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Remembering Auntie Joyce: Five Minute Friday

I am participating in Five Minute Friday hosted at Lisa-Jo Baker.com.  You are given a prompt, and then you write for five unedited minutes. I set my timer and write.

Here is my Five Minutes. The prompt is Remember.

Auntie Joyce. April 19, 1922- March 22, 2013

Auntie Joyce. April 19, 1922, March 22, 2013

I remember when I first met you in 1982. You were living in a convent. You wore a black long habit and a hood. You were the sister to the man my mother married. My mother and I stayed at your convent for the night, we ate meals with you and sang in the chapel.

My mother and I started to laugh while we were singing, snorting under our breath because we sang off-key.

After supper we retired to the sitting room and one of the nuns stated to tell a joke. The Mother Superior said, “No, not that one, we have guests.”

Last year in March I flew to Toronto and saw you for the last time. You were using a walker. Byron and I sat with you and ate  chocolate chip cookies. I brought you flowers for your room , and the other sisters put the flowers in the front sitting room.

Then I had to leave. My plane was leaving and I had to get there on time.

I saw you watching us drive away. I didn’t know I would never see you again.

This morning while I was watching a movie with my daughter, my mom called and left a message, “Auntie Joyce died this morning. I thought you would like to know.”

I did want to know. I remember you Auntie Joyce.

You wrote to me faithfully and prayed for me.

You died a nun in a convent. You died sitting in a chair.

I love you Auntie Joyce. I remember you.



About Pamela Hodges

My name is Pamela Hodges. I am a writer and an artist. I write to encourage and to bring laughter. I paint cats, draw cartoons and write books for children and grown ups.

You are an artist. Yes, you are. Really.

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Get the FREE illustrated, sort of a comic book, “You Are An Artist.” Believe in yourself and your ability to draw. xo Pamela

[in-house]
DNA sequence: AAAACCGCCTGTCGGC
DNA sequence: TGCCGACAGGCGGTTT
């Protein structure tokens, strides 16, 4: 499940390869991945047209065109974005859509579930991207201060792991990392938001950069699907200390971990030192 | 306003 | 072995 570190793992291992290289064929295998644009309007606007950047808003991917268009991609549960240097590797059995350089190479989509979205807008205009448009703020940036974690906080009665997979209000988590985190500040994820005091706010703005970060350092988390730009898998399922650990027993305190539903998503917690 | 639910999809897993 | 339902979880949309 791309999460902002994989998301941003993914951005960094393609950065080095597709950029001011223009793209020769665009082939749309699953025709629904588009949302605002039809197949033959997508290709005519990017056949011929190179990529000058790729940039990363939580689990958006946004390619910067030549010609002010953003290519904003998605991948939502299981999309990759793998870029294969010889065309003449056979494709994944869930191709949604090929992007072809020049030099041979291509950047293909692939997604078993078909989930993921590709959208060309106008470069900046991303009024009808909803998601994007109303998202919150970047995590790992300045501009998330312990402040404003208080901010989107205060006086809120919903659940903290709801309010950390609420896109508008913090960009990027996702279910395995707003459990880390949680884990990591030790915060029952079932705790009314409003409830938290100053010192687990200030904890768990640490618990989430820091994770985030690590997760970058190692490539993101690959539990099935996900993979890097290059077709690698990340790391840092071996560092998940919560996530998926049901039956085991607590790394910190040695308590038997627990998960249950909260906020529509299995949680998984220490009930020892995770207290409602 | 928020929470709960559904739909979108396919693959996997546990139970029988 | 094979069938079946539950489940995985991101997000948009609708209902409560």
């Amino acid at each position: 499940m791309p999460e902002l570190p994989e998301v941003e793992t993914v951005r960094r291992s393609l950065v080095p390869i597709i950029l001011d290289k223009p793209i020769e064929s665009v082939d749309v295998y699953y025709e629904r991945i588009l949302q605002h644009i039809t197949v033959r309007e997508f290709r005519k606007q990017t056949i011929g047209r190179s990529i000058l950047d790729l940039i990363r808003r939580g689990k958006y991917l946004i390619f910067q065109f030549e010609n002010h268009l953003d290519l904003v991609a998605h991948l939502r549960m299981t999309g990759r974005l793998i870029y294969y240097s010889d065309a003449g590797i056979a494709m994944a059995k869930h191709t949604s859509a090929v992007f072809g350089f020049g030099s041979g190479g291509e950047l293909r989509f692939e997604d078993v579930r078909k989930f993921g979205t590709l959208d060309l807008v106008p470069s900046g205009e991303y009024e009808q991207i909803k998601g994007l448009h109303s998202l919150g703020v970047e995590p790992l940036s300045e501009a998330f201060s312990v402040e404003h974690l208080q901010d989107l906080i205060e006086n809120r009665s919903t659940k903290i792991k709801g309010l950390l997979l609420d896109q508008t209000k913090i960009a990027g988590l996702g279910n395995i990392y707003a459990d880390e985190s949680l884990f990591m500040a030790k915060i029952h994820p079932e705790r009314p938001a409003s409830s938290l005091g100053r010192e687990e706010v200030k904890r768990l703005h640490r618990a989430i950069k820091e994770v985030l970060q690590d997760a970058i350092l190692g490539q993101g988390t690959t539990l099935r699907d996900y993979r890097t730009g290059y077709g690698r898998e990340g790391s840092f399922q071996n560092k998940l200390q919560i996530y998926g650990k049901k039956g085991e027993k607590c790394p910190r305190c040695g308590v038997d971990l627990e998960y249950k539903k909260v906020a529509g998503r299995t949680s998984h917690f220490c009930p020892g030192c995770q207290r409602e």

• This is beautiful girl! What a beautiful memory of a special Auntie. So thankful you shared the story. Glad to see you at FMF. Blessings

  • Howdy, Pamela! I am sorry for your loss of Auntie Joyce, but grateful for your special convent memories with her. You honor her by sharing her memory with us today. Thanks.

    • Hello Shannon. Thank you for reading about my Aunt. She was a gentle soul.

  • Aww. It almost feels like I knew her, too. It takes someone very special to write faithfully for such a long time. I know you will miss her.

    • Hello Shelley. She was very faithful. I regret I didn’t write her more. She liked to get letters addressed to Auntie Joyce. She brother didn’t have any children and she never married. She became an Aunt when her brother married my mom.

  • Margaret Simon

    Such a sweet picture and nice post of your memory of your aunt. Thanks for sharing.

  • I’m so sorry for the loss of your dear aunt Pamela, she sounds like a treasure. I wish I knew what the joke was that the nuns were not supposed to tell.

    • Thank you Kathleen. I can’t image what a naughty nun joke would be.

  • she sounds like a special woman and this was a lovely tribute to her.

  • That is a very special picture of the two of you, and I’m sorry for your loss. She sounds like an amazing woman. Thank you for sharing about this beautiful woman.

    • Thank you Spicy Magnolia for reading her story. A short five minute memory.

  • Aunts are special! Glad that you have the memory!

    • Thank you. I am so happy I got to see her last year. My cousin Bryon flew me to Canada. So glad I went.

  • Elsie

    I’m sorry to learn of your loss today. You have some pleasant memories of this aunt. You never know when it will be the last time to see someone. That’s a sad thought. So I will hug those I leave a little closer, because you never know.

    • Yes, I will hug more too. Yes, you never know. Thank you Elsie.

  • Deborah Bussewitz

    What a lovely entry about a loved one. I am so sorry for your loss. How lucky you were to have your aunt in your life.

    • Thank you Deborah. I forgot people die. She was very faithful.